After publishing my blog entry Happy Holidays, a lot of people ask me if I thought my mother-in-law would recognize her wedding china this year. My answer, of course, was “I don’t know.” The thing I have learned from living with her and caring for her this past year is “to expect the unexpected”—or my accurately, expect nothing and just wait and see what happens. Nothing is predictable.
Now, I can report what happened. Did she recognize the china? Did it spark any conversation? No.
If she did, she never let on. She was silent Thanksgiving Day. She did, however, feed herself. That’s remarkable feat these days. Maybe she was inspired to do so because the food was so good or the table was so beautifully dressed. Perhaps it was because my cousin, whom she did not seem to recognize, was seated at the table next to her. I’ve noticed she musters all her energy and puts in that extra effort for company.
I’ve also been asked by folks who read In Search of a Tradition to share how the Post-Thanksgiving Day Campfire went.
I think we found our tradition! Because yes, it went that well.
Earlier in the day, I was making chili, cleaning up, and thinking, “Oh, this is a bad idea! Whatever possessed me to think I could have a normal life while she is still alive?” I was feeling jittery—probably because we entertain so seldom. I was feeling harried because I had so much to do and yet, NOW, my mother-in-law was talking again. Yes, after weeks of not speaking to me at all—and that is no exaggeration—she became talkative and animated.
“Who are you? Why are you here?” she demanded to know several times. She shook her finger at me, frowned, and yelled.
Each time, I would calmly sit down next to her, put my arm around her and tell her, “Mom. I’m Susan. I’m your daughter-in-law. I’m married to your son, Anthony.”
She would relax her face. “Oh, okay.”
But a few minutes later, she would be yelling, “Who are you? Why are you here?”
She did this several times and I felt that it was really slowing my party-prep momentum.
I felt badly for her because when she is this aware, it must be a lot like being trapped in a dream. You know how in a dream, you might recognize certain people and places, but still there is a lot that just doesn’t make sense? I’ve often thought that that must be what it is like to have dementia. “So, I had this dream: I’m sitting at a table listening to Tango music, and I see this woman I don’t know come into the room with a vacuum cleaner…” See? It could be a dream.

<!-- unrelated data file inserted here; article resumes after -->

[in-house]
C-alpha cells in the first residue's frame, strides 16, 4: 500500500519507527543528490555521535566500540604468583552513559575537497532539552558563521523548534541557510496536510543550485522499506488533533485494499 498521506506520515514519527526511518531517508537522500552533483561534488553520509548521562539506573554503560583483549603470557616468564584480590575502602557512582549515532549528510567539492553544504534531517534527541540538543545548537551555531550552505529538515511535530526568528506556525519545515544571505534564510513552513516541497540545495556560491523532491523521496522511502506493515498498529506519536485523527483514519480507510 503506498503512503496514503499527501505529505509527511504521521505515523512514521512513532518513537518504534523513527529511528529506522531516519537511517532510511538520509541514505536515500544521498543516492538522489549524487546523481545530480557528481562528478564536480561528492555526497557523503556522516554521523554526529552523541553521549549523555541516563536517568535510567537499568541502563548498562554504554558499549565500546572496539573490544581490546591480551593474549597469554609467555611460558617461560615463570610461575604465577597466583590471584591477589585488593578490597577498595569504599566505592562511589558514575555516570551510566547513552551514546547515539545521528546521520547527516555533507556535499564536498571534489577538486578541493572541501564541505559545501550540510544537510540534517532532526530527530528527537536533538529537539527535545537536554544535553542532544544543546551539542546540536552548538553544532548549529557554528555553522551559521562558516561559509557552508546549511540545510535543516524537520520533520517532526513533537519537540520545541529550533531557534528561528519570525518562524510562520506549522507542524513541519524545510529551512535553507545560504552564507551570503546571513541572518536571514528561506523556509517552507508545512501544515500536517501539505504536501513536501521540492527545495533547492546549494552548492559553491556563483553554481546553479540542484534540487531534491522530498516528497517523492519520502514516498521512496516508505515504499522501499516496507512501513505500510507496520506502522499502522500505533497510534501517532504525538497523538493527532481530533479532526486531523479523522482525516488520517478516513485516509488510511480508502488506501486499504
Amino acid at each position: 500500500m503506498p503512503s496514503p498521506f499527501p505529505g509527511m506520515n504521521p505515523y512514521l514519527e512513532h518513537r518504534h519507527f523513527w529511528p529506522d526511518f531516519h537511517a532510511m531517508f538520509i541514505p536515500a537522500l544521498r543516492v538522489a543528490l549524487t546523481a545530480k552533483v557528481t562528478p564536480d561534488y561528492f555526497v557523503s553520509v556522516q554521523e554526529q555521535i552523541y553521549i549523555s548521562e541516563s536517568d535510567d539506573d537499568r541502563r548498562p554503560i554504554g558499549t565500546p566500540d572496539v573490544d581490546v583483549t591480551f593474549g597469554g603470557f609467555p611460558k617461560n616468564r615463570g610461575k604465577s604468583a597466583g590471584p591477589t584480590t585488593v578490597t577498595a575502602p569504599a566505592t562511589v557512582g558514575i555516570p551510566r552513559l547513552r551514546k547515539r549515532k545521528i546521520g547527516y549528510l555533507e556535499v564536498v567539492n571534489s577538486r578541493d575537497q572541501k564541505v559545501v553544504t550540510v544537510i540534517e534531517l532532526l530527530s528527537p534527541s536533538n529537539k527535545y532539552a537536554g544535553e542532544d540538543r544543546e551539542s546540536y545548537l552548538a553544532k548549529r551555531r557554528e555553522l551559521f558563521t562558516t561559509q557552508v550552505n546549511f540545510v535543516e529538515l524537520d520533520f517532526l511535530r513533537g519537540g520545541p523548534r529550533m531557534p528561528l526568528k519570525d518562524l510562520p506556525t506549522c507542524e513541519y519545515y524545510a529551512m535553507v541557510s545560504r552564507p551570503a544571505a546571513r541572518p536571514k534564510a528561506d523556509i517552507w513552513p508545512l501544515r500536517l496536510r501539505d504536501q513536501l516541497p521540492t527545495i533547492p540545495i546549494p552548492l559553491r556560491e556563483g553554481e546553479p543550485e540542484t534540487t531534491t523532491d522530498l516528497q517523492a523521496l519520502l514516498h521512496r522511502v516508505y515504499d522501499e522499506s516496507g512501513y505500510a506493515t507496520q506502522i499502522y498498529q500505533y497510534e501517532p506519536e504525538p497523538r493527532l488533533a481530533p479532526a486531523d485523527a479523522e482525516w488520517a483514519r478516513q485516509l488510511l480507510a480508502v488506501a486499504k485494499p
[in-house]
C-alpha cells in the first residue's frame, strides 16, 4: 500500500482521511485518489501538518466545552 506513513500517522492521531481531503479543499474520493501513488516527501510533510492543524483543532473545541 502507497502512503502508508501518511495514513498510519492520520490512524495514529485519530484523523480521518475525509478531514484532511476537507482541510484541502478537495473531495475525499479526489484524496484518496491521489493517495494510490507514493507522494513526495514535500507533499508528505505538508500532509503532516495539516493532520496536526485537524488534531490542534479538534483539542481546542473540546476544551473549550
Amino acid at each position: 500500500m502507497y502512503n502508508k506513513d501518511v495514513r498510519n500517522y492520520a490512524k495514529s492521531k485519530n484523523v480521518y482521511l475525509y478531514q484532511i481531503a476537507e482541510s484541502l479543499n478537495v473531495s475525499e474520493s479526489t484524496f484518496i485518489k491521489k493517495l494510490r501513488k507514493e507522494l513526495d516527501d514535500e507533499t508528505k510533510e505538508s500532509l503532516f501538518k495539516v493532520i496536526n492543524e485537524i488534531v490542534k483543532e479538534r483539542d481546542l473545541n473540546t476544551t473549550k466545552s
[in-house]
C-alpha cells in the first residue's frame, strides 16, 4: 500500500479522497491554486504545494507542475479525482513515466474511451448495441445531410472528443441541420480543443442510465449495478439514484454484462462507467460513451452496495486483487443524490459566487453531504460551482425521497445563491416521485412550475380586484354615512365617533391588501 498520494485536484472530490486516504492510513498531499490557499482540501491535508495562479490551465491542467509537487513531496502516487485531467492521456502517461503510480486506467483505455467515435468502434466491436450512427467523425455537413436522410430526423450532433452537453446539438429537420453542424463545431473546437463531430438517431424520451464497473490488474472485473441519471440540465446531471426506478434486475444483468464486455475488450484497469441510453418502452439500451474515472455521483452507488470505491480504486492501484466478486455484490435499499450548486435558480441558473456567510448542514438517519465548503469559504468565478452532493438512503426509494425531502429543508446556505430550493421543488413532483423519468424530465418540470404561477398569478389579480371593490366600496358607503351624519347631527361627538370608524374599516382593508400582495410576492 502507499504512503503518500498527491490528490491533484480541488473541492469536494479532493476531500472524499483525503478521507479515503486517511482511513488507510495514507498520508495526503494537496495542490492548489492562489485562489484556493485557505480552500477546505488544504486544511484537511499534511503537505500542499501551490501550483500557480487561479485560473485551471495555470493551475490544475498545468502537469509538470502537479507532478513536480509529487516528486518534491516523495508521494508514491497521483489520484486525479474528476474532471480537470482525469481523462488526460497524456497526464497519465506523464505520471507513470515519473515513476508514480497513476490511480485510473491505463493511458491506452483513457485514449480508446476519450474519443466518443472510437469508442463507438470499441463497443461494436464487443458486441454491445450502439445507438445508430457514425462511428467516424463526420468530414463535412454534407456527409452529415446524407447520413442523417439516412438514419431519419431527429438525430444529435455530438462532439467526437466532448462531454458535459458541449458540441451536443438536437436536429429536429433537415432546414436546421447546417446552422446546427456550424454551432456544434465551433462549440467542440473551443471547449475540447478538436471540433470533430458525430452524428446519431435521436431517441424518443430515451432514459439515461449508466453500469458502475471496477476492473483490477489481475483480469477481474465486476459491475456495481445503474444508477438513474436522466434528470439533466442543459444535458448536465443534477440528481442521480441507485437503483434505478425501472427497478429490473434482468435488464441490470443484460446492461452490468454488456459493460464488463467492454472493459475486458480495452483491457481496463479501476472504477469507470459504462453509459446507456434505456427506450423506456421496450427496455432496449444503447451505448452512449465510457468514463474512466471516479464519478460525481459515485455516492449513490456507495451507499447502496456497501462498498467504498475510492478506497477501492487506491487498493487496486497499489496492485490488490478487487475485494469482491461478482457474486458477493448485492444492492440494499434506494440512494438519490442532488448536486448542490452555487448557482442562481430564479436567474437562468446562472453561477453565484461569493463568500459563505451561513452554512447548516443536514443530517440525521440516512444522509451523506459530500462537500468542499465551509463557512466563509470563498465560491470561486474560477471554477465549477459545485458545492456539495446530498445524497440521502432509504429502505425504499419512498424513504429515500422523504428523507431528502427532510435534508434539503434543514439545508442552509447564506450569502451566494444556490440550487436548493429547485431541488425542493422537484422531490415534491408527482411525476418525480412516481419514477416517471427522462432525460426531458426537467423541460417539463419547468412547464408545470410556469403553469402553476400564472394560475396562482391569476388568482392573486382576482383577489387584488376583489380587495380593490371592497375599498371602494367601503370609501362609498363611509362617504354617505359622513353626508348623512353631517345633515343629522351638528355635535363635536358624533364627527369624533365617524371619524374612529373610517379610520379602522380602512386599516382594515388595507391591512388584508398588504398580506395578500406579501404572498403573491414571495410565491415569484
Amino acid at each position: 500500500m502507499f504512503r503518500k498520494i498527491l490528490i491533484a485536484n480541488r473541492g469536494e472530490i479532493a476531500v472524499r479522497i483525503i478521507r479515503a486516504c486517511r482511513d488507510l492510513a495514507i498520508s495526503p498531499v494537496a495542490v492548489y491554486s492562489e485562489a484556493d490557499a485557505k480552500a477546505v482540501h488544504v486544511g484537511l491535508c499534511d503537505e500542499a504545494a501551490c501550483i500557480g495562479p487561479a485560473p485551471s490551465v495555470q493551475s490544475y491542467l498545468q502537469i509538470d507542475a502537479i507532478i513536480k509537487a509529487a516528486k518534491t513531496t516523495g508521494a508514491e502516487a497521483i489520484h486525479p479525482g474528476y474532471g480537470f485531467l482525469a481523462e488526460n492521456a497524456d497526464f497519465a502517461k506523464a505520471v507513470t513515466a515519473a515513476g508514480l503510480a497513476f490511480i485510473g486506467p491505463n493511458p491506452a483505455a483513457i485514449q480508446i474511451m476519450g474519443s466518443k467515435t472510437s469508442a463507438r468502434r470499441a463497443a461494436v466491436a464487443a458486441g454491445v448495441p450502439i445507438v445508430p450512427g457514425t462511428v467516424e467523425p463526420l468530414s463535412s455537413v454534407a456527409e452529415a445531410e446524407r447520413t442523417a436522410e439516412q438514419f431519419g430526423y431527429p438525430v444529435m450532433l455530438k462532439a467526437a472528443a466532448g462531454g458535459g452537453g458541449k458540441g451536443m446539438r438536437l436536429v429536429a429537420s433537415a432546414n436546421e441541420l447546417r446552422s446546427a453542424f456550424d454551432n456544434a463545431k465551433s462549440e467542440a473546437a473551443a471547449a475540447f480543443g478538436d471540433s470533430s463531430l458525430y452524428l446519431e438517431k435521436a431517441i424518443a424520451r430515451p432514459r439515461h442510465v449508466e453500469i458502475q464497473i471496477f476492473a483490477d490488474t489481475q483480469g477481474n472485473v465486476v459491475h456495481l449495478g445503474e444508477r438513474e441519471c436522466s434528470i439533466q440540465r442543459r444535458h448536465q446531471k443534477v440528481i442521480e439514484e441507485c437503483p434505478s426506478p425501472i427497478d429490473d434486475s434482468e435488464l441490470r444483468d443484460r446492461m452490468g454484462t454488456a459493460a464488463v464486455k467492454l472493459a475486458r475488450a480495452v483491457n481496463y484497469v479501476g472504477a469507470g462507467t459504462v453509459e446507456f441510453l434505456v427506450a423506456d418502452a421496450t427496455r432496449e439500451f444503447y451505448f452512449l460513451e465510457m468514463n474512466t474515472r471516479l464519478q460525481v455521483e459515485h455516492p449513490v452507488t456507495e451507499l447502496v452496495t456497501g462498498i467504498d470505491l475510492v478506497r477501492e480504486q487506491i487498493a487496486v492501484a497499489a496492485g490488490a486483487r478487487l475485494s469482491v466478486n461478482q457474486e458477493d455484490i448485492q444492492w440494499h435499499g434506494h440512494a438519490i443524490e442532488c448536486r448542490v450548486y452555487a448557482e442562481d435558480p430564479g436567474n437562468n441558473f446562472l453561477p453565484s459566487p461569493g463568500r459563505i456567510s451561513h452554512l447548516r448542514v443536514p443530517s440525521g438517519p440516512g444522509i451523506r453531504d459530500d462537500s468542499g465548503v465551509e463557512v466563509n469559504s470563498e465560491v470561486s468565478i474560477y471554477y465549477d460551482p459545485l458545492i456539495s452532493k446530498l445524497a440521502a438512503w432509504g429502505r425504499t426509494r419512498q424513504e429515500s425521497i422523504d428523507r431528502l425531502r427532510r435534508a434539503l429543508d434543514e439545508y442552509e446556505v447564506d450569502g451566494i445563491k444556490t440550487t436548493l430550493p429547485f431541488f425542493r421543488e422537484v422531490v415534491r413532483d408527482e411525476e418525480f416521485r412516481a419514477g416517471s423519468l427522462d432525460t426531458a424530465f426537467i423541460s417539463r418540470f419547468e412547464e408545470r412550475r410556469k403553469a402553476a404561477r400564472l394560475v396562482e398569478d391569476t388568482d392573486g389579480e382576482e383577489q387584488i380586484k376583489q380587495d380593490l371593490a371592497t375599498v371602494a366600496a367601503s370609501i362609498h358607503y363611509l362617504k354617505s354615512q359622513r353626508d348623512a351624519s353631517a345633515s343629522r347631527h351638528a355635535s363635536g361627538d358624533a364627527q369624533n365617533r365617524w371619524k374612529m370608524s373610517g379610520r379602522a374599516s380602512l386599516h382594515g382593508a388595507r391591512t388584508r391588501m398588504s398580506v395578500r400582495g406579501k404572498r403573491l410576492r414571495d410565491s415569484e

I’m always amazed at how comforting and calm and patient, I can be with her on the outside when on the inside, I have these moments of extreme bitterness. “Whatever possessed me to think I could have a normal life while she is still alive?” What else would you call that besides bitterness?
Bitter, but normal. I feel certain that everyone who has ever been in a care-giving position has had the same thought—sometimes, it is fleeting and sometimes, it lingers. Either way, it’s there—a desire to return to a life in which there was more freedom and more flexibility, fewer demands and fewer limitations. Oh, to live in a world in which we just don’t have to take granny-care into account 24/7! People are pretty selfish that way–we want to do things our way and on our own time schedule, and I am no exception.
In the end, however, the campfire party was a success. We had a good time, our guests had a good time, and we plan to do this again and again. I can see it as a tradition that we will keep long after my mother-in-law is gone, but its origins will always go back to a time in which she was living with us and I had a desire to have a party at home without guests being in my home.
So, there you go, it’s a gift. My mother-in-law’s care is forcing me to get creative in redefining a “normal life.” We can still do some of the things we would have liked to do. We just have to do it all a little differently.
I am thankful for this gift.